Degrees of Freedom

Lead Author(s): ErikGregory

Definition of Degrees of Freedom

To perform t-tests we often need to determine the number of degrees of freedom in our observations to determine the probability of a particular t statistic. The mathematical explanation of what degrees of freedom are tends to elude most but mathematicians because it requires some background in linear algebra.

The simple definition of degrees of freedom is "the number of items free to vary in the final calculation of a test statistic \xB9."

Another convenient way to think of degrees of freedom is as "the minimum number of items we need to determine the rest of the items, given some already-determined parameter which is calculated using those items."

Determining Degrees of Freedom

For Estimating Variance:

So for example, say we have a sample of size N and want to estimate the variance of the N observations. In order to do so, we use the formula:

So how many variables are used in the final calculation of the variance? We can interpret the sample mean as a constant in this case since it is calculated using the same observations as the variance is. Suppose we had N-1 of the "x's" and knowledge of the variance. In this case then, we could use the already-determined information to find what the final "x" value is (by doing some simple algebra). Thus, there are N-1 degrees of freedom since knowing any fewer of the observations would make it impossible to calculate the sample variance.

In Comparison of Sample Means:

Consider height measurements of two random samples of size "N" and "T" from New York City, NY and Turlock, CA, respectively. Suppose we calculate the sample means and obtain two different values, and we want to determine if there is a difference in the population means of the two samples or if the difference can be attributed to chance.

NOTE: There is an underlying assumption that the variances of the populations are equal in this case.

So our hypotheses are:

And we calculate our test statistic as follows:

So we have assumed that our sample means are independent, and we know their values. In determining the number of degrees of freedom, we observe that to calculate the sample mean heights (and standard deviations) for New York City and Turlock there are N-1 and T-1 height measurements that are free to vary (degrees of freedom), respectively. So in total, we have (N-1)+(T-1) = N+T-2 measurements that are free to vary in our calculation of "t." So there are N+T-2 degrees of freedom.

Chi-Square Tests:

In doing Chi-Square tests we often need to determine the number of degrees of freedom. The calculation to determine degrees of freedom in these cases is conveniently explained in tabular form.

Suppose we are doing a chi-square and need to determine what to put in the "expected" portion of our table. We already have observed values, and so we have the "Totals" entries filled in but need to figure out what to put in the "expected" entries.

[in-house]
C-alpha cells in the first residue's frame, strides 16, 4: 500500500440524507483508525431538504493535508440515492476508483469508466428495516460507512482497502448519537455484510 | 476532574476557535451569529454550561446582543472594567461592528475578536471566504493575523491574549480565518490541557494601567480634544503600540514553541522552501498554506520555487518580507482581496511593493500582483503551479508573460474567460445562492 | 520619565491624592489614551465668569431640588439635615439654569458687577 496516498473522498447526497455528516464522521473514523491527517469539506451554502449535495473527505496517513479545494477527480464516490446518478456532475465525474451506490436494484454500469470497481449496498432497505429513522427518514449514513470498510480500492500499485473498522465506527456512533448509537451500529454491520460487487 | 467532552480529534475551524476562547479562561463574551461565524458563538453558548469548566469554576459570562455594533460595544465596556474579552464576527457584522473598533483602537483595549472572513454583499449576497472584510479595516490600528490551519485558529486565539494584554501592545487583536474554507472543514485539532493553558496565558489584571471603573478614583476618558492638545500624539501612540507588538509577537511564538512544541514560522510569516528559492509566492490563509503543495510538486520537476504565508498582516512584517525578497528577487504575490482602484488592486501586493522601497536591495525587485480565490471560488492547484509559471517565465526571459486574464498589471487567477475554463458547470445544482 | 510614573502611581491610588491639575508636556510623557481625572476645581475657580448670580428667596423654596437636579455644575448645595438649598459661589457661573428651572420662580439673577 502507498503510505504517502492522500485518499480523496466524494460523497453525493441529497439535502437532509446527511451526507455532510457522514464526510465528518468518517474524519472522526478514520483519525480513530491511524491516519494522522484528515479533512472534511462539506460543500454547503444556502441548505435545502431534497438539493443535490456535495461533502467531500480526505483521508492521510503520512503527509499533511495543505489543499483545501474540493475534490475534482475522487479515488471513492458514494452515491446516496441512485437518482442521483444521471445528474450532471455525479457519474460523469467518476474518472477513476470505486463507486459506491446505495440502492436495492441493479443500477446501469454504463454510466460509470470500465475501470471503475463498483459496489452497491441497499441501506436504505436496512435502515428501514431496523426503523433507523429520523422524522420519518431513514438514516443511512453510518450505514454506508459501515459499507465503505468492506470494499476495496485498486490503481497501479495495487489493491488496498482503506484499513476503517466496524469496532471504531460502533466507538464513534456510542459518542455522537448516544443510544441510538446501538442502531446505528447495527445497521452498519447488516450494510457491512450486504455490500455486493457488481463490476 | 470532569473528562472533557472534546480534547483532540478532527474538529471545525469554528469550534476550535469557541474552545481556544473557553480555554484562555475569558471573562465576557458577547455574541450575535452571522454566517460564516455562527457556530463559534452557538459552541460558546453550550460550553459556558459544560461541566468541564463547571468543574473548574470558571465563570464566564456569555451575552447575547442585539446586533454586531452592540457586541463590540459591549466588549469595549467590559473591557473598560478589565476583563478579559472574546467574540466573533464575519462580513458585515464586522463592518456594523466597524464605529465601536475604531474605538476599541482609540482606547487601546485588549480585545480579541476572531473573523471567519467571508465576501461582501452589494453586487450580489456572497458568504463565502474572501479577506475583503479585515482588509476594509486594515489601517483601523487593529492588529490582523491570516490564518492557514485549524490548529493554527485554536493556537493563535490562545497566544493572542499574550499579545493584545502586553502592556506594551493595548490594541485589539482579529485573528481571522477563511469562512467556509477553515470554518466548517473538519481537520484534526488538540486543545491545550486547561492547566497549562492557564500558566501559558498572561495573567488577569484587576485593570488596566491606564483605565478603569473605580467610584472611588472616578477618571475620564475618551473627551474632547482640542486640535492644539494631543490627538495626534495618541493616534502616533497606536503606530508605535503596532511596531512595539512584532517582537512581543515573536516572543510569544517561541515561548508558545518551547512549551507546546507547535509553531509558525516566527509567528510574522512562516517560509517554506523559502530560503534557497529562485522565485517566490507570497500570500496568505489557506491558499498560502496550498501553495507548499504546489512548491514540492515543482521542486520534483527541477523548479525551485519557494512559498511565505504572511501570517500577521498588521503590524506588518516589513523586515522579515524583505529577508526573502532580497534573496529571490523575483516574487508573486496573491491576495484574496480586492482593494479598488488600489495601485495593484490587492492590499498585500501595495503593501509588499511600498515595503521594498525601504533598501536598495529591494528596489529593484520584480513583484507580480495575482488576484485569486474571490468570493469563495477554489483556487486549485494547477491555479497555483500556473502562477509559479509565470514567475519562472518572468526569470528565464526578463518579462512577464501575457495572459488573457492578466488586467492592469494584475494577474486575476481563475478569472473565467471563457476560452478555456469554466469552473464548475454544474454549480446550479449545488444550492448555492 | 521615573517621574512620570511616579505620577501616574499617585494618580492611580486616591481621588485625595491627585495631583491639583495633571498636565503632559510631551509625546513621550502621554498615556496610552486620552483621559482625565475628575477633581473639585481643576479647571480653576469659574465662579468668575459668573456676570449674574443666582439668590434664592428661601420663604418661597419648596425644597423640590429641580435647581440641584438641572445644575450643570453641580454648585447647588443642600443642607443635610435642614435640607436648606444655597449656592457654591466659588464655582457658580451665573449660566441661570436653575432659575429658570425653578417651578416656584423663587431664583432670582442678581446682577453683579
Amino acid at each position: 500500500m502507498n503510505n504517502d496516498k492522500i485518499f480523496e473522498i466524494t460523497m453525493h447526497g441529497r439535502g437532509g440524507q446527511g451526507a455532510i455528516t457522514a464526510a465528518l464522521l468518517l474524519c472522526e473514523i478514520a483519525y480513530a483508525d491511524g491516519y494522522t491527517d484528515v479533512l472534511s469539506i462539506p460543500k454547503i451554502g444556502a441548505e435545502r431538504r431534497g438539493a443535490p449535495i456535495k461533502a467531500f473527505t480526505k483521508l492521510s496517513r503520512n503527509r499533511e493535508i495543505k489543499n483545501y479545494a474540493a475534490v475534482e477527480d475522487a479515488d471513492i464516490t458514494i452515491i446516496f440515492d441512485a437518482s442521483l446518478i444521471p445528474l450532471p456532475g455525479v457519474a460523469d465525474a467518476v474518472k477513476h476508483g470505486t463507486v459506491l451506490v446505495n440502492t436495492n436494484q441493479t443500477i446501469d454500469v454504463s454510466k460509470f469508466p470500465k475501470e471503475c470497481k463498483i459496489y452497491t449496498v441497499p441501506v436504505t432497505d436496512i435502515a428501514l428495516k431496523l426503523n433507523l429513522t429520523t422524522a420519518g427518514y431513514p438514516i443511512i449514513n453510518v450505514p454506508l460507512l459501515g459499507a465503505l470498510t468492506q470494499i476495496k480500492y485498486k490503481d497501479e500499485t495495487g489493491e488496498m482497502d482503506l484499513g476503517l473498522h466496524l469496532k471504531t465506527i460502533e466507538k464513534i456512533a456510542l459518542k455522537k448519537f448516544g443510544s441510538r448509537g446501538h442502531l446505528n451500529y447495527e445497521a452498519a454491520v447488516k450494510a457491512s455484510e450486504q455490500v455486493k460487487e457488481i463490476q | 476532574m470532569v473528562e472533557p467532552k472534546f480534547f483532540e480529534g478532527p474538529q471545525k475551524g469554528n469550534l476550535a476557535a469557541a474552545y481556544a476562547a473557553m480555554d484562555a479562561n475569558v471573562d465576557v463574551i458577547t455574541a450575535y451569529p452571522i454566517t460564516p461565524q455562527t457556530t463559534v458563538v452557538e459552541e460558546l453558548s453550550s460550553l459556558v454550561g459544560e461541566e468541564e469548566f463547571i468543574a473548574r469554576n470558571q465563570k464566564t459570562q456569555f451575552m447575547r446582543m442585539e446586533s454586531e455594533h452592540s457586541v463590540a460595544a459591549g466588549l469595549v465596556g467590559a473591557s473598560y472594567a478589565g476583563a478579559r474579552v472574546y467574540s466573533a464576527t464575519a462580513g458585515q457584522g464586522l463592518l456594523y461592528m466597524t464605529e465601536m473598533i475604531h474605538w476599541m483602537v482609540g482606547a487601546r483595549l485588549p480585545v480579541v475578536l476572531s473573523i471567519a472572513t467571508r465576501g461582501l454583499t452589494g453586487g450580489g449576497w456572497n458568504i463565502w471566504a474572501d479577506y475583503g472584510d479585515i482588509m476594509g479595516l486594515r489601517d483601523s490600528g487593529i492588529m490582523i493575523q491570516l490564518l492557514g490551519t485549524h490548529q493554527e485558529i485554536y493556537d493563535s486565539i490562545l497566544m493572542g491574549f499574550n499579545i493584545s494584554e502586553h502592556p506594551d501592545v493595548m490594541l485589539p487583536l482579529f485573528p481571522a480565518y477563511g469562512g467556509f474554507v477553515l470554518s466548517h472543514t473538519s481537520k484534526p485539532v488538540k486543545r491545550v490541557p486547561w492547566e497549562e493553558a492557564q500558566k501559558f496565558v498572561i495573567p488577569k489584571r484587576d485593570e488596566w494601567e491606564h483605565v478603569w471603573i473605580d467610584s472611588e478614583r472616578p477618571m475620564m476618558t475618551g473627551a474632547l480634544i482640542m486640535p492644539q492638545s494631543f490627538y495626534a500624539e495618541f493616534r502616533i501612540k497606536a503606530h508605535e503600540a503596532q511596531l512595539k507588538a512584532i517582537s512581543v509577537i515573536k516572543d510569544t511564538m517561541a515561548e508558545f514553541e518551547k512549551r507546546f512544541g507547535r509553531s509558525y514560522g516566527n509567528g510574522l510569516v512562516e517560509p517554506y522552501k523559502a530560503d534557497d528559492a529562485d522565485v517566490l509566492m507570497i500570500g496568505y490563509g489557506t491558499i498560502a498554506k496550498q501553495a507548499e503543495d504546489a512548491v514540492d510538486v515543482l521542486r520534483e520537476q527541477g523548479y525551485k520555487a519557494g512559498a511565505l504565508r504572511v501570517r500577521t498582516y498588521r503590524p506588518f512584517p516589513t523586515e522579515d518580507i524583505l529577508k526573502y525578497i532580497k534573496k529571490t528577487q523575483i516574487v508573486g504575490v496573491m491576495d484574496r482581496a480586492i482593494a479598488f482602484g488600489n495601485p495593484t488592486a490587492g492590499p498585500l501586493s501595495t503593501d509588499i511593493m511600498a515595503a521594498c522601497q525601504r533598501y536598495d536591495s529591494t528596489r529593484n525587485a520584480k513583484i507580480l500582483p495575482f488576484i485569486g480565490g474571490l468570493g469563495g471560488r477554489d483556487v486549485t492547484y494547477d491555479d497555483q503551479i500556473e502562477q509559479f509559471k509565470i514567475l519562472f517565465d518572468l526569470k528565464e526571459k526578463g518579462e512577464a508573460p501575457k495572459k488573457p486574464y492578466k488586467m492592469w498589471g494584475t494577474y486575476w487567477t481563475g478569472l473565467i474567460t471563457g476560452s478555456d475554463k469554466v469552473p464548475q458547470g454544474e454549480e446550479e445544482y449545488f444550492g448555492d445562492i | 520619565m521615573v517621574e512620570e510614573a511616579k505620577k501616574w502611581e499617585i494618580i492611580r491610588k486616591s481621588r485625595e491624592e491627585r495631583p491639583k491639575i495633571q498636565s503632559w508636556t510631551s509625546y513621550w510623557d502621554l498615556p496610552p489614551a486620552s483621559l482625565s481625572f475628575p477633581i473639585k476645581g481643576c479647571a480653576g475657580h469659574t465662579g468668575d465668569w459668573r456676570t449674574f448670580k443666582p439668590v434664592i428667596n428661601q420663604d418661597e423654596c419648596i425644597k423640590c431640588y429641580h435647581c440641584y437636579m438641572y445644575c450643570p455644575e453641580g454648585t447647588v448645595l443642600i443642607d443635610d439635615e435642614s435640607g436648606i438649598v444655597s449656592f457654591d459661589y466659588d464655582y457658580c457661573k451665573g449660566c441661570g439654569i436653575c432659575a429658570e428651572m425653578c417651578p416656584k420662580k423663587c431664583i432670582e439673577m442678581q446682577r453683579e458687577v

Category A Category B Category C Totals
Condition 1       33
Condition 2       33
Condition 3       34
Totals 25 25 50 100
The problem then, is plugging in values for the other spaces. Suppose we have some method of determining the number of people we are able to fill in the following 4 entries:

  Category A Category B Category C Totals
Condition 1 8   20 33
Condition 2 8     33
Condition 3     6 34
Totals 25 25 50 100

It may seem like we have little to work with at this point, but it turns out we have all of the information we need to solve the problem. For example, Category C/Condition 2 must be 50-(20+6)= 24, and Category A/Condition 3 must be 25-(8+8) = 9 Similarly, we can fill in all of the entries in the table- using this information only- as follows.

  Category A Category B Category C Totals
Condition 1 8 5 20 33
Condition 2 8 1 24 33
Condition 3 9 19 6 34
Totals 25 25 50 100
If we had just one fewer expected entries determined in advance, we would not be able to fill in the rest of the table. Thus, the degrees of freedom of a Chi-Square distribution is the minimum number of entries we can fill in before we can fill in the rest of the table- which, in this case, is 4.

In any table such as this, the degrees of freedom can be determined by simply using the formula:

Degrees of freedom = (R-1)*(C-1)

Where "R" is the number of rows representing different categories (not counting the "totals" row) we have to fill in, and "C" is the number of columns (not counting "totals") that we have to fill in. In our case this is (3-1)*(3-1) = 2*2 = 4, which is what we expect.



Topic attachments
I Attachment Action Size Date Who Comment
Hypothesis.pngpng Hypothesis.png manage 2 K 28 Jul 2010 - 18:23 UnknownUser Hypotheses
Variance.pngpng Variance.png manage 6 K 28 Jul 2010 - 17:13 UnknownUser Variance formula
tstat.pngpng tstat.png manage 19 K 28 Jul 2010 - 18:42 UnknownUser  
tstat3.pngpng tstat3.png manage 22 K 28 Jul 2010 - 19:11 UnknownUser tstat3